9. Breathe and Breathing Therapy:
When you have panic attacks or anxiety, the number one antidote is to be able to regain control of your breathing. You should practice coming back to your breath by focusing on the way your chest and abdomen rise and fall with your inhale and exhale. You can count your breaths and match your inhales to your exhales to regain control.
10. Cognitive Behavioral Therapy:
For some people, seeking professional help is a good way to overcome decidophobia. A therapist may work through cognitive behavioral therapy (CBT) with you to uncover the underlying reasons why you suffer from decidophobia. Then they will offer methods to overcome these feelings.
11. Ask for Help:
You should always remember that you have support when you make decisions. Whether you opt to ask a friend, a family member, an academic advisor, a mentor, a boss or someone else in your circle, there are people who want to see you succeed. As such, they will offer support in your time of need.
12. Listen to Your Gut:
In many instances, your gut has the right answer before you even have had the time to think about choices. You should listen to your gut and trust it because these gut feelings stem from instinct.
13. Worry Less About Failing:
Try to remind yourself that the outcome isn’t the only thing that matters. If you fail, you can try again. Most choices aren’t permanent anyways and there are ways to correct for mistakes.
14. Practice Yoga and Mindfulness:
Another way to overcome general anxiety and relieve stress is to exercise, or practice yoga and mindfulness. Yoga is both a mental and physical exercise that can help you focus on being present, like mindfulness. When you are present, you are more able to see clearly and focus on what’s in front of you in the here and now. This can help you lessen your anxiety and fear of the future or failure.
It’s useful to remember that fear is an emotion. It’s an emotion that stems from a perceived threat. If you are able to train your mind to accept how you feel, accept that there’s generally not a clear “wrong” or “right” way to go, and that your intuition may even rely on fear for growth, then you can become more at peace with the decision-making process.
Another technique is to aim for mediocre when you can, rather than shooting for the optimal outcome. Employing a technique of “satisficing,” or aiming for satisfactory results, can allow you to choose solutions and avoid overthinking or experiencing regret.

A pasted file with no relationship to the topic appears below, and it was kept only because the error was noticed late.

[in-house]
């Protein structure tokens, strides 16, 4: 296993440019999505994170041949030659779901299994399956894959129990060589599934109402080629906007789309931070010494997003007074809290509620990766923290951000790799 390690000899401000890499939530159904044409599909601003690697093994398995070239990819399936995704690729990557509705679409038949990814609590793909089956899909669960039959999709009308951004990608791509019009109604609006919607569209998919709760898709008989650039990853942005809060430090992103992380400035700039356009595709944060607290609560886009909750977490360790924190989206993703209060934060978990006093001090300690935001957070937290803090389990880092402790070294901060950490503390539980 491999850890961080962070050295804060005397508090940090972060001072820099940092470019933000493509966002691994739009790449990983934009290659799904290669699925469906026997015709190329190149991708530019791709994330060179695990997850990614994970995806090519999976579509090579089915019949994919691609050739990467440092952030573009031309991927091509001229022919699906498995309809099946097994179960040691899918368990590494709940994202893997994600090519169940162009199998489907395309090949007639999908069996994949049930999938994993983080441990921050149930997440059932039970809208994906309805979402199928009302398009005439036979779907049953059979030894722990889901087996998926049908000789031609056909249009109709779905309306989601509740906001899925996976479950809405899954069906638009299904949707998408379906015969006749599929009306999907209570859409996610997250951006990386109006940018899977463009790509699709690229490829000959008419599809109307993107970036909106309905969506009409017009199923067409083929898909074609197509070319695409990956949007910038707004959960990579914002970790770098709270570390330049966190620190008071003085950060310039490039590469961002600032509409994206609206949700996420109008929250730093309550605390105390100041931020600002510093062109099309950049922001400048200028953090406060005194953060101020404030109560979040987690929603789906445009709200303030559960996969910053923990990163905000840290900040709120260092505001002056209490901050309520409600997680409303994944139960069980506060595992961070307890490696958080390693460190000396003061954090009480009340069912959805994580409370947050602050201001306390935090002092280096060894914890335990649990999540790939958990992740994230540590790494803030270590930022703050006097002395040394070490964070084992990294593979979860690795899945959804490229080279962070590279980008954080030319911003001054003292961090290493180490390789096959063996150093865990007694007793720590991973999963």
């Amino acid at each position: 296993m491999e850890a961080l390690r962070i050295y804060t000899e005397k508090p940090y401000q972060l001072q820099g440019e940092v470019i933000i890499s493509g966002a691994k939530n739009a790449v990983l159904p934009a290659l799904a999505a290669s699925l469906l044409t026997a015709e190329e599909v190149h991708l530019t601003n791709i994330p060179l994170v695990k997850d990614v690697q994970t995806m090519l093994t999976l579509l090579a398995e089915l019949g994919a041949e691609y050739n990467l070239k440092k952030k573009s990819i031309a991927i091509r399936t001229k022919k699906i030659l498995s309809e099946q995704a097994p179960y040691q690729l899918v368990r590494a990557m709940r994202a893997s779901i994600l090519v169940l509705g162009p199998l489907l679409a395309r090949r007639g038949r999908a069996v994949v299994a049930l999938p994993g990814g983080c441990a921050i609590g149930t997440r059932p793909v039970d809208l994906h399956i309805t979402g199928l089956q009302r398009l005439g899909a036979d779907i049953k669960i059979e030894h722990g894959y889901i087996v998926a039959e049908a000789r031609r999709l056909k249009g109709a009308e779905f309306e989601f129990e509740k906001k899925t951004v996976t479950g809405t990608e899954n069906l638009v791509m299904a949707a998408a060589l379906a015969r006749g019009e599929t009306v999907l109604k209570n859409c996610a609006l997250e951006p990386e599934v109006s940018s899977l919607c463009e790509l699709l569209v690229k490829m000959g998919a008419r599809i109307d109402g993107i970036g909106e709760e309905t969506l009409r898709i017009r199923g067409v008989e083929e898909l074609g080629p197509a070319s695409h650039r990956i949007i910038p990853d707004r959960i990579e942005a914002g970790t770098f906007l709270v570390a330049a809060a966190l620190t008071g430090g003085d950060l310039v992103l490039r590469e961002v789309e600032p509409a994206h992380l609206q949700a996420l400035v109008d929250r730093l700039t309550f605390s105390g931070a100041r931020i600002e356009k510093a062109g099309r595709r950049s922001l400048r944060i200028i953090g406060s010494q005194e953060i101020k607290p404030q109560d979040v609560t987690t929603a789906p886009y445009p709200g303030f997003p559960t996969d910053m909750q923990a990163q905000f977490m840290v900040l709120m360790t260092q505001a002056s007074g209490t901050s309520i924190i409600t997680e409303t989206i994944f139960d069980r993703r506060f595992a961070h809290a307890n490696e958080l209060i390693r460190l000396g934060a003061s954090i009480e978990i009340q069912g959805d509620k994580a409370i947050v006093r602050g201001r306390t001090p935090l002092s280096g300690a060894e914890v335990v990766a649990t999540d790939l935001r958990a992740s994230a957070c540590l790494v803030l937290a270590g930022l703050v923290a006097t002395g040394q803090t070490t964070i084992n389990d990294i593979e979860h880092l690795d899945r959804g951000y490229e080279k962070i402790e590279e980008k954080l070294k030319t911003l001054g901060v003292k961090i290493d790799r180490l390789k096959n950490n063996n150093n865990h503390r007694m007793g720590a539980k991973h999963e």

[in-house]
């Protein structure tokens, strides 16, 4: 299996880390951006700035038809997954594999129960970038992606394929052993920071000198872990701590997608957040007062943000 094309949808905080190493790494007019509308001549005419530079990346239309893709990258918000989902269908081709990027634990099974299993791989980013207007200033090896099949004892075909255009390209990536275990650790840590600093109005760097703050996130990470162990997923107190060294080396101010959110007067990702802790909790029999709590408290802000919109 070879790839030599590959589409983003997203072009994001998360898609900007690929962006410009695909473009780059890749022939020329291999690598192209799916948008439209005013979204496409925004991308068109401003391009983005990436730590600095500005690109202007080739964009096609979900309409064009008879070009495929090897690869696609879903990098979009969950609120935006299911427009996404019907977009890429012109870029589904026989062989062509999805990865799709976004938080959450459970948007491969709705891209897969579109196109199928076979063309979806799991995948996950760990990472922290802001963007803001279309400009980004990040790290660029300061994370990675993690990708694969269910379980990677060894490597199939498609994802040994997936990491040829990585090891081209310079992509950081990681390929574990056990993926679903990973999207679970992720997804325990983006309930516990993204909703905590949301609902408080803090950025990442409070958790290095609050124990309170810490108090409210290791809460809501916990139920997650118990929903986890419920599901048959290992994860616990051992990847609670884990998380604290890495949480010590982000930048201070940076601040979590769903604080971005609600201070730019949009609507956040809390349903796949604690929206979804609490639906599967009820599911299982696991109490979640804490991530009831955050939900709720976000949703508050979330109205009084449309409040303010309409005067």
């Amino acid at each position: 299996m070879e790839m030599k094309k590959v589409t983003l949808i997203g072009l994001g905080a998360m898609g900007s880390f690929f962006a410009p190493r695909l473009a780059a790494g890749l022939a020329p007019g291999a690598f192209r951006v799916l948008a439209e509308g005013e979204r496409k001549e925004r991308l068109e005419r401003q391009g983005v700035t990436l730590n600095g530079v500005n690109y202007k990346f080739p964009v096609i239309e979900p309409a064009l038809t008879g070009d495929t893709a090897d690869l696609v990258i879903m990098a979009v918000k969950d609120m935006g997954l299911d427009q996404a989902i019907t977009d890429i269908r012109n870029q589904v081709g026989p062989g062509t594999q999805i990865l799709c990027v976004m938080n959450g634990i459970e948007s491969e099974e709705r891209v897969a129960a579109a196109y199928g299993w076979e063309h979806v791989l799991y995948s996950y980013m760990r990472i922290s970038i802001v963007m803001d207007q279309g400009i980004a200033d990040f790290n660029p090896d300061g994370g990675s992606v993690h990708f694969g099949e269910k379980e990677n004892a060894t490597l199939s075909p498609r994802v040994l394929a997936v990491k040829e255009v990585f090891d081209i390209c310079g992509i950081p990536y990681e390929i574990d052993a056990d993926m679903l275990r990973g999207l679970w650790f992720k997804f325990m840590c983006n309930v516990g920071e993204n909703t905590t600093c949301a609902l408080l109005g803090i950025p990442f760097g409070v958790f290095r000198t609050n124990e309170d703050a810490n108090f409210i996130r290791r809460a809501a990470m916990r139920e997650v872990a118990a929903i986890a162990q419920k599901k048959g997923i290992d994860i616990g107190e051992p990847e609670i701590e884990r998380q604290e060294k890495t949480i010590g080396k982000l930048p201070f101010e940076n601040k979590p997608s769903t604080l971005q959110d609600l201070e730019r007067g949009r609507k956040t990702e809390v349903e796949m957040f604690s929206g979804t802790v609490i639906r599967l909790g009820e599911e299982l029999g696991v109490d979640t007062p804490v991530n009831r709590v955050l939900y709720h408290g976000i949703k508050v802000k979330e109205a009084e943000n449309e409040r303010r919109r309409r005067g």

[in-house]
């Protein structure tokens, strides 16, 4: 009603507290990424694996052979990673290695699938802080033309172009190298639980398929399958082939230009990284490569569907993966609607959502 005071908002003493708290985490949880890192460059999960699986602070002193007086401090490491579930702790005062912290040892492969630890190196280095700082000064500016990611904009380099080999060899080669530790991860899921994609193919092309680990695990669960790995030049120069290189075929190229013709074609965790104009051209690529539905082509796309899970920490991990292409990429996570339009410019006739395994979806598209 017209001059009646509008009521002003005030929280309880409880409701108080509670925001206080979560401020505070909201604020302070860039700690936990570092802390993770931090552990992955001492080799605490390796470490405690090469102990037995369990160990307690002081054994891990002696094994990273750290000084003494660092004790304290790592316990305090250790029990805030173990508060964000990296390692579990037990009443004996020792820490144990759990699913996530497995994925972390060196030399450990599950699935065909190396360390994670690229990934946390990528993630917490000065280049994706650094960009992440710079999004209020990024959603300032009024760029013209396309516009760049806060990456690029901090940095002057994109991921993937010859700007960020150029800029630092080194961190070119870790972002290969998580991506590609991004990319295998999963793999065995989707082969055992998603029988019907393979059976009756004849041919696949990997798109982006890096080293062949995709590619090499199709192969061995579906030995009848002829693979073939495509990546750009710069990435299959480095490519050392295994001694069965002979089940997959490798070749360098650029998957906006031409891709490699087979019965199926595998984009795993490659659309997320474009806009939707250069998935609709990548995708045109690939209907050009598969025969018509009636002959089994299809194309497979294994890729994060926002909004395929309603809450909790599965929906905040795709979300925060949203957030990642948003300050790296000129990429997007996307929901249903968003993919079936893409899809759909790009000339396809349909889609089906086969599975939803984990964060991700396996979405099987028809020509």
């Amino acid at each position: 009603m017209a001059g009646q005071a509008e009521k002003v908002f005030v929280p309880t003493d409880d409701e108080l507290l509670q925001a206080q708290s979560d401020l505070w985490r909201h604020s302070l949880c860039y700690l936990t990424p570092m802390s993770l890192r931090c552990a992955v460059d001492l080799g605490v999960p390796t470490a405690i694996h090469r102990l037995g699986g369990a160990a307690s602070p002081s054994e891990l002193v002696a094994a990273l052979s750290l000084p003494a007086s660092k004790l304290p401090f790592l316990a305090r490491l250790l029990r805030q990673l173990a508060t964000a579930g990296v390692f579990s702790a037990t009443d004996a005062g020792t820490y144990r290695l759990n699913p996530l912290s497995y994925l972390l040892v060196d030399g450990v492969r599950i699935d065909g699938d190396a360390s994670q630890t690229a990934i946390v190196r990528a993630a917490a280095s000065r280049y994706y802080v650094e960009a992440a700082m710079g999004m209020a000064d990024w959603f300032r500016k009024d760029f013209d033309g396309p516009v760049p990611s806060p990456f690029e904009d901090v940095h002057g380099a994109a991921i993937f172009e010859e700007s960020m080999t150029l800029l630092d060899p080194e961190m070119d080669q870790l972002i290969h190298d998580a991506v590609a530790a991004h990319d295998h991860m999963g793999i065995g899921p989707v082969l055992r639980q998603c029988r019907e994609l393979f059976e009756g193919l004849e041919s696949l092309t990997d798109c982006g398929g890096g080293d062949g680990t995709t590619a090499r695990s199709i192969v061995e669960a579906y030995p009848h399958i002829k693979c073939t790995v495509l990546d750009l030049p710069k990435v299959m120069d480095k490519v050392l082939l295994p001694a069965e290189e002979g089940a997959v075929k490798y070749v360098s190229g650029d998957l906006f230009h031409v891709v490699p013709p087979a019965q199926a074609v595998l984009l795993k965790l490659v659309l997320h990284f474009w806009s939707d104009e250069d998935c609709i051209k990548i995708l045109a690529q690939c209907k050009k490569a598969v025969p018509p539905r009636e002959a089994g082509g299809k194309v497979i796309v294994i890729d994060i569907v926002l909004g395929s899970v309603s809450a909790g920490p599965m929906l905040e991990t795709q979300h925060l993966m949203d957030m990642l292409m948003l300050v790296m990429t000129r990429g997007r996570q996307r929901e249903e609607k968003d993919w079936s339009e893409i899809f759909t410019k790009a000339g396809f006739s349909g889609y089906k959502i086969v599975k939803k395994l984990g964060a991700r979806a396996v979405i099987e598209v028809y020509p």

The Different Levels of Decision-Makers
In the face of decisions, your body naturally enters a state of fight, flight or freeze.
Here are the different levels of decision-making you may experience as you work your way towards becoming a Level 5 decision-maker!
Level 1 – Freeze
In some cases, the fear of decision-making is so overwhelming that it actually causes paralysis. This level is when someone feels so scared and numb that they will avoid the decision in its entirety.
Level 2 – Passive Pleasing
The person who chooses instead to please others rather than themselves internalizes their feelings. This may be okay on the outside, but ultimately, they are building feelings of anger and resentment inside. As such, it’s only a matter of time before they will explode.
Level 3 – Sitting in the Middle
Some people may resort to staying in the middle of choices. For example, if someone is asking them to choose to vote liberal or conservative, they may just wade in the middle. For the short-term, this could work. But, when it comes to office politics or life decisions, a more assertive person will take over and force their course in one way or the other unless the person in the middle decides to speak up.
Level 4 – Assertive Action
When you know your beliefs and where you stand, you can speak your mind. Although speaking up may affect others at times, it generally leads in the right direction because good choices breed good outcomes. These are the people who take the lead and make decisions on behalf of those who prefer to sit back.
Level 5 – Energetic and Enthusiastic
When someone reaches this level, they are sure of what they want and who they are. They feel empowered, make decisions that align with their purpose, and can even be motivational to those around them to take part in active and enthusiastic decision-making.
Photo by Cathryn Lavery on Unsplash
A Strategy and Process for Decision-Making
Considering your next small or big choice, but not sure where to begin?
Try following these steps to figure it out:
1. Define the problem or choice clearly
2. List your potential options
3. Write down the possible outcomes of each choice and the likelihood it will occur (be sure to consider both the short- and long-term impact)
4. List the benefits and downsides of each outcome
5. Ask yourself which choice is most closely aligned with achieving your goals
6. Determine if you can actually achieve or follow through with the choice — this defines your level of commitment
7. Test your ideas — ask someone you trust if they believe you can do what you are setting out to accomplish. They may also offer advice that will help you follow through.
Pulling It All Together
First things first, you should know that fear is a natural response to one’s environment and at times, useful for protection. However, fear should not dictate your life or cause you to take a passive role in decisions that matter.
When suffering from decidophobia, or the fear of making a decision (or the wrong decision), it can feel crippling. The negative effects on your life can range from affecting your personal relationships to your financial wellbeing. That’s why it’s so important to practice the tips above to cope with decidophobia. When you realize that doing nothing can be worse than doing something, you are on your way to making a choice.
Remember to trust your gut, ask for help, and rest assured in knowing that mistakes are bound to occur. More important than making a mistake is how you bounce back and what you learn from an outcome. These small steps will help you move towards functioning in a world filled with both small and large decisions — you can do it!